April 1, 2005

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LPOD Image of the Month - March 2005

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Image Credit: Wes Higgins</p>

LPOD Image of the Month - March 2005

Congratulations Wes! <p> From March 26: Schiller is not the largest crater on the Moon but it is probably the least circular. Its length of 180 km and width of 70 km implies that it has had an unusual origin, as discussed in a previous LPOD. In this high resolution image we can examine more closely Schiller’s interior and surroundings. I placed the image with south up to better show the hints of downslope movement on the walls. The walls also show a smoothed-over remnant of a single large terrace. The smooth floor is broken by a few dozen small crater pits, those in clusters are probably secondaries. Smooth material also fills the floors of many nearby craters. As near Pitiscus this smooth material looks like mare lava, but lacks the dark color at high sun that is caused by the iron and magnesium in mare basalts. The prevailing theory is that light smooth plains are fluidized ejecta widely dispersed by the formation of the Orientale basin. The problem with this explanation is that counts of craters on Schiller’s smooth floor implies that that material is 100 million years younger than the Orientale formation. Another possibility is that the smooth material is normal basalt, veneered with bright dust from later impacts. Such cryptomaria exist nearby, but small craters in Schiller don’t have dark haloes from underlying basalt, so that explanation doesn’t work either. As I said yesterday, some - maybe all - light-hued smooth plains may be an unsampled type of volcanism, but so far there is no proof.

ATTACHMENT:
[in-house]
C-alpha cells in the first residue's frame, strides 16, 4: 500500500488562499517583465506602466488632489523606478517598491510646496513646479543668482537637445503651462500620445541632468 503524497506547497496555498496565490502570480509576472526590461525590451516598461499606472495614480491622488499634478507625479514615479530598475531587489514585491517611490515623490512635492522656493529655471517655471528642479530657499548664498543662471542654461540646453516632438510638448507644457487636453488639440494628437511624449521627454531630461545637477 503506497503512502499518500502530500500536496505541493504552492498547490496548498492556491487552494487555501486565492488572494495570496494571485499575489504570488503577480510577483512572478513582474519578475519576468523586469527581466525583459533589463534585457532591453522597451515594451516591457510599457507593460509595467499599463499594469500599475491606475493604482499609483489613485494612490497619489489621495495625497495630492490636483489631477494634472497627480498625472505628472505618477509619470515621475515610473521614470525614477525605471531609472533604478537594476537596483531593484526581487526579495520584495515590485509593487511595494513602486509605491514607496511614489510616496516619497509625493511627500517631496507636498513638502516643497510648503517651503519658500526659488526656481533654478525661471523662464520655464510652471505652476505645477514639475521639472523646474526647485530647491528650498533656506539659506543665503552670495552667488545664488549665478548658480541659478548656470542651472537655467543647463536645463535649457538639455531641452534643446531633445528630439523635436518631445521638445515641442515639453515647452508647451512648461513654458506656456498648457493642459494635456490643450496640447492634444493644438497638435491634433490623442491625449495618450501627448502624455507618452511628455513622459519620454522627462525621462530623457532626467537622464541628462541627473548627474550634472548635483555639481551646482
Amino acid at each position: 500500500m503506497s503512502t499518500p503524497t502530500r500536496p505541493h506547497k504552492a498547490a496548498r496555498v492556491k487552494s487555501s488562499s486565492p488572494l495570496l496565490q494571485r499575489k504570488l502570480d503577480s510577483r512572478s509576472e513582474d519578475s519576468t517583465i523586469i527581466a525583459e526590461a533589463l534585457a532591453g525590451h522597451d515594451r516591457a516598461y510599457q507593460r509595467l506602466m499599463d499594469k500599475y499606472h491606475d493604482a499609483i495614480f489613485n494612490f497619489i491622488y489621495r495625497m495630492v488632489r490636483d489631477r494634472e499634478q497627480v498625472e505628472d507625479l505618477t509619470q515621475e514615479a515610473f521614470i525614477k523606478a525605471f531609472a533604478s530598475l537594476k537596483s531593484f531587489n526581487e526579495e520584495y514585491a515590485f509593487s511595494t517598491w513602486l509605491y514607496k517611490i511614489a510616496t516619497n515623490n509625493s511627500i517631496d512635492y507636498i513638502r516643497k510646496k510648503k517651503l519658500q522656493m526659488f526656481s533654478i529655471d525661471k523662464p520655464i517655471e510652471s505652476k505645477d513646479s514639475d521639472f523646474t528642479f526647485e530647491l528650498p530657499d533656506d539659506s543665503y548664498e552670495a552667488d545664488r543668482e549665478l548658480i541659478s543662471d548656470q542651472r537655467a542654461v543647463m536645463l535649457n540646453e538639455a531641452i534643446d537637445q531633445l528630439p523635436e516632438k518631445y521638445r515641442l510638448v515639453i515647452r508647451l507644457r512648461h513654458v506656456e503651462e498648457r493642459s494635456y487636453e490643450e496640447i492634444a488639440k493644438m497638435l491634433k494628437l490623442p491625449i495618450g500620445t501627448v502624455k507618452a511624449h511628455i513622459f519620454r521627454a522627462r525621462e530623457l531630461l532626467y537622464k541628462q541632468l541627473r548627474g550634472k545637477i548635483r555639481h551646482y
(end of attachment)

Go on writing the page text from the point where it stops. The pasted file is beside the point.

Chuck Wood</blockquote> <p align="left"><p align="left">Tomorrow's LPOD: Purblind? No!

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